Technology is profoundly and rapidly changing the way food is produced. In Africa, a growing cohort of entrepreneurs is working on transforming agriculture through digitalization.
These technological advancements are unfolding to meet the needs of small farmers, for the vast majority of Africa’s farmers are smallholder farmers. In fact, smallholder farms account for 80 percent of farms in sub-Saharan Africa. Small farmers in Africa face a wide array of challenges to increasing productivity such as the decline of manual labor availability and young people’s growing interest in other career paths.
Hello Tractor, a Nigerian company, is seeking to fill this labor gap and make agriculture a more appealing career by integrating innovative technology into African farmers’ daily lives.
The Technical Centre for Agricultural and Rural Cooperation (CTA), a joint institution of the AVP Group of States (Africa, the Caribbean, and the Pacific) and the European Union recently released The Digitalisation of African Agriculture Report. This report provides an overview of the technology landscape in African agriculture and it discusses challenges, predictions, and next steps. Hello Tractor is a featured company in the report where it is cited as the “best-established example” of a sharing-economy business model combining with technology to solve farmers’ problems.
Hello Tractor is working to improve the productivity of small farms through its digital tractor sharing application. Tractor access in Africa is a major barrier to agricultural growth. There are 200 tractors per 100,000 square kilometers globally whereas in Africa there are just 13 tractors per 100,000 square kilometers. Hello Tractor is using IoT technology, or the extension of the internet into physical objects, and artificial intelligence to address this problem.
Hello Tractor’s platform connects farmers in need of tractors and tractor owners. Farmers make accounts, pay an initial fee, and request a tractor for a specific date. Through Hello Tractor, tractor owners offer their tractors for rental and install technology that monitors its use. This service significantly decreases the cost of farming and provides additional income to tractor owners. Using one of Hello Tractor’s tractors can be 40 times more efficient and one-third of the cost of manual labor.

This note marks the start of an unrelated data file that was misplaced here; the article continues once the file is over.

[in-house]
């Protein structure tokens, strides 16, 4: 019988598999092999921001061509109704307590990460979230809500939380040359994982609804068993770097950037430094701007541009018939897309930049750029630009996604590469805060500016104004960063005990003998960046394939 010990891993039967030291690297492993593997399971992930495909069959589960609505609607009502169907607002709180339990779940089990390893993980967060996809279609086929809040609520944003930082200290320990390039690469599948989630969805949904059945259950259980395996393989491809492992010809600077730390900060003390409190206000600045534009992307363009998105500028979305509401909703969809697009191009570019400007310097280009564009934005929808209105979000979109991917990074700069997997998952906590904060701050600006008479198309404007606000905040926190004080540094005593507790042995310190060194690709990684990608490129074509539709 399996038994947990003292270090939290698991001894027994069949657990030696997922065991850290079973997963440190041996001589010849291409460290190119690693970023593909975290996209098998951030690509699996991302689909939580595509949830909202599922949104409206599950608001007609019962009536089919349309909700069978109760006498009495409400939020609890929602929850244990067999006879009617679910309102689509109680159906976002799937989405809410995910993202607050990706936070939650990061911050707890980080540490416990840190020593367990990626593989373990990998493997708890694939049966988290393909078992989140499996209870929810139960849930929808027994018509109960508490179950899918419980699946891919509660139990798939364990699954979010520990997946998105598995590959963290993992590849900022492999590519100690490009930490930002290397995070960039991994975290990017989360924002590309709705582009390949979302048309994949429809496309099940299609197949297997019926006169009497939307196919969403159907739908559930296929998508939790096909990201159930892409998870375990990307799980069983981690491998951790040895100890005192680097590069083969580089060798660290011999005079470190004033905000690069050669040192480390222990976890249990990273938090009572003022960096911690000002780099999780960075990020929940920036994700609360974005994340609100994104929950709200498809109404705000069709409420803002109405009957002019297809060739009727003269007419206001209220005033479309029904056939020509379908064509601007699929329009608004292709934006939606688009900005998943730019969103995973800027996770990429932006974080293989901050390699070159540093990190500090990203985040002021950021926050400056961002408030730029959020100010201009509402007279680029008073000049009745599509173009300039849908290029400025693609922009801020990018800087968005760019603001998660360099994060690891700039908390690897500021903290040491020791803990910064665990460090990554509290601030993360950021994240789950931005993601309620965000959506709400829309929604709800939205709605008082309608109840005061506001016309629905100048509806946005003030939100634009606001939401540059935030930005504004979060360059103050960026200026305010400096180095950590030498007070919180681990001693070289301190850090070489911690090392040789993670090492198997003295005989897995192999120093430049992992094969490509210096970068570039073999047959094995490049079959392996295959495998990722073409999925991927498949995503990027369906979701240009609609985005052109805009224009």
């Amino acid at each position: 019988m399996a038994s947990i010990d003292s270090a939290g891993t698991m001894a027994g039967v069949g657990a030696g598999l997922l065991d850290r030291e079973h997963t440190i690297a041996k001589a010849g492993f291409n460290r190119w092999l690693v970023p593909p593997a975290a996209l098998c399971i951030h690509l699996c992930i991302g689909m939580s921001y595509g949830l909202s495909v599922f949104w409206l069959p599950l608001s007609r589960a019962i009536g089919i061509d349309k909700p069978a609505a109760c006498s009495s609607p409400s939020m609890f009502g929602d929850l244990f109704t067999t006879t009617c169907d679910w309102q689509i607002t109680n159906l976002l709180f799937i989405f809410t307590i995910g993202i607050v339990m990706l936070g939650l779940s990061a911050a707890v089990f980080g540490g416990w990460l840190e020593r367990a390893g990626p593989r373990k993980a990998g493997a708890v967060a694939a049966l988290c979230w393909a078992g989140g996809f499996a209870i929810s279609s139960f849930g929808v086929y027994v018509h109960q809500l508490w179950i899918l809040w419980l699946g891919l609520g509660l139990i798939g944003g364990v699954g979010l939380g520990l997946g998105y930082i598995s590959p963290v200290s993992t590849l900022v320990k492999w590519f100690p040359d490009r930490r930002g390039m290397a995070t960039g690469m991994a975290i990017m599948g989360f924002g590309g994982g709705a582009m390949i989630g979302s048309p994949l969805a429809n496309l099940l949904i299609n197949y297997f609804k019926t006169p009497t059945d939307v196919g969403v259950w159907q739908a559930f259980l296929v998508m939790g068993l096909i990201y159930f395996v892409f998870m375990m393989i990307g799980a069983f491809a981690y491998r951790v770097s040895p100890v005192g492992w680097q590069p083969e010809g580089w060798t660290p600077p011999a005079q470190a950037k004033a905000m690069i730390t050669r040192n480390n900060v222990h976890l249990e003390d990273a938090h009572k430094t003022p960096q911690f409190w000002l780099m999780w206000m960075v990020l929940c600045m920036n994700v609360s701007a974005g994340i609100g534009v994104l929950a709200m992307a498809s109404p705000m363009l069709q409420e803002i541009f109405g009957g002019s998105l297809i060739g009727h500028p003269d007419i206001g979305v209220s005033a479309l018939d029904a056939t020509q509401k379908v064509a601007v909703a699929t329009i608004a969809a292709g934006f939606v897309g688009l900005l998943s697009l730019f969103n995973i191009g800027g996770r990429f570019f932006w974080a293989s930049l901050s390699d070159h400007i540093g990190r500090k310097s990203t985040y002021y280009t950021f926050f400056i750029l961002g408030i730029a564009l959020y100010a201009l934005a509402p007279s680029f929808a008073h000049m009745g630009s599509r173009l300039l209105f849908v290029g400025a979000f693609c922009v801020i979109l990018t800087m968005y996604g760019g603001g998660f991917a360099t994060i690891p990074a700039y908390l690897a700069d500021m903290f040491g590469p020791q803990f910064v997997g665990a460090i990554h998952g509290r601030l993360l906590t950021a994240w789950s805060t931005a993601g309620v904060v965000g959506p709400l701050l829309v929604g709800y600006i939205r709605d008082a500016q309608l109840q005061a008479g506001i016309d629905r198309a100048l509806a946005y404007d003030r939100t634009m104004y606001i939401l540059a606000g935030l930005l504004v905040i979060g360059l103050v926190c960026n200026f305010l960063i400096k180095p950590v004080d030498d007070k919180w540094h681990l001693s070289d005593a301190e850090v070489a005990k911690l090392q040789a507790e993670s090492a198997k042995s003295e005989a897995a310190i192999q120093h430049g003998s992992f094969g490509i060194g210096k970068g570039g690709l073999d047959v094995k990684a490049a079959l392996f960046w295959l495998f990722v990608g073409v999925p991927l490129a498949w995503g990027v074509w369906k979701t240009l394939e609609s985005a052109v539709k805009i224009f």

While Hello Tractors’ services are available to farmers of any size, Priscilla Asonibare, Communications Lead at Hello Tractor, says, that “smallholder farmers are reaping the highest benefit from this model”. Asonibare says this is because smallholder farmers face more challenges in acquiring technologies that increase their productivity and income than larger farmers.
In addition to the lack of tractors in much of Africa, many tractor owners are unable to access spare parts in a timely manner. Hello Tractor addresses this issue with their Short Message Service where tractor owners can purchase replacements.
According to Asonibare, ensuring transparency is one of Hello Tractor’s “primary goals.” When tractor owners rent their tractor to a farmer, they can check on the tractor whenever they want. Tractor owners can view “their tractor’s location, route traveled, activities performed, fuel consumed, as well as maintenance requirements and operator performance.”
Hello Tractor is often compared to ride-sharing services like Lyft and Uber. Similarly to these services, Hello Tractor allows farmers to review the tractors they rent. Asonibare says this reviewing feature has the dual benefits of helping farmers select the best tractors and giving tractor owners feedback so that they can improve their services.
Hello Tractor collaborates with John Deere to increase its impact. In Nigeria, John Deere is supplying 10,000 tractors while Hello Tractor supports the tractors’ management. The two companies are also creating a network of 500 tractor contractors in Ghana and Kenya. As African agriculture becomes increasingly commercialized, John Deere is seeking to increase its presence on the continent.
The Food and Agriculture Organization of the UN (FAO) states that the average African farmer is 60 years old, yet 60 percent of Africans are younger than 24 years old. To increase yields in Africa, Asonibare says youth must view farming as an interesting and viable career option. Hello Tractor’s innovative approach to agriculture may attract young people, but Asonibare adds that other measures must be taken to shift the youth’s perception of agriculture. For example, Asonibare says that universities should play a more central role in offering agricultural education programs and promoting farming.
Hello Tractor is symbolic of both the rise of digitization in agriculture and the popularization of sharing economy services. Asonibare says, “the [sharing economy] model can be applied to other agricultural services because it supplements supply shortages, saves costs, and helps build stronger communities.”
If Hello Tractor’s service is implemented throughout sub-Saharan Africa, it could reshape the experience of farming. This initiative may open doors for other aspects of agriculture to be digitalized, hopefully improving the livelihoods of farmers and their families.
Photo courtesy of Hello Tractor.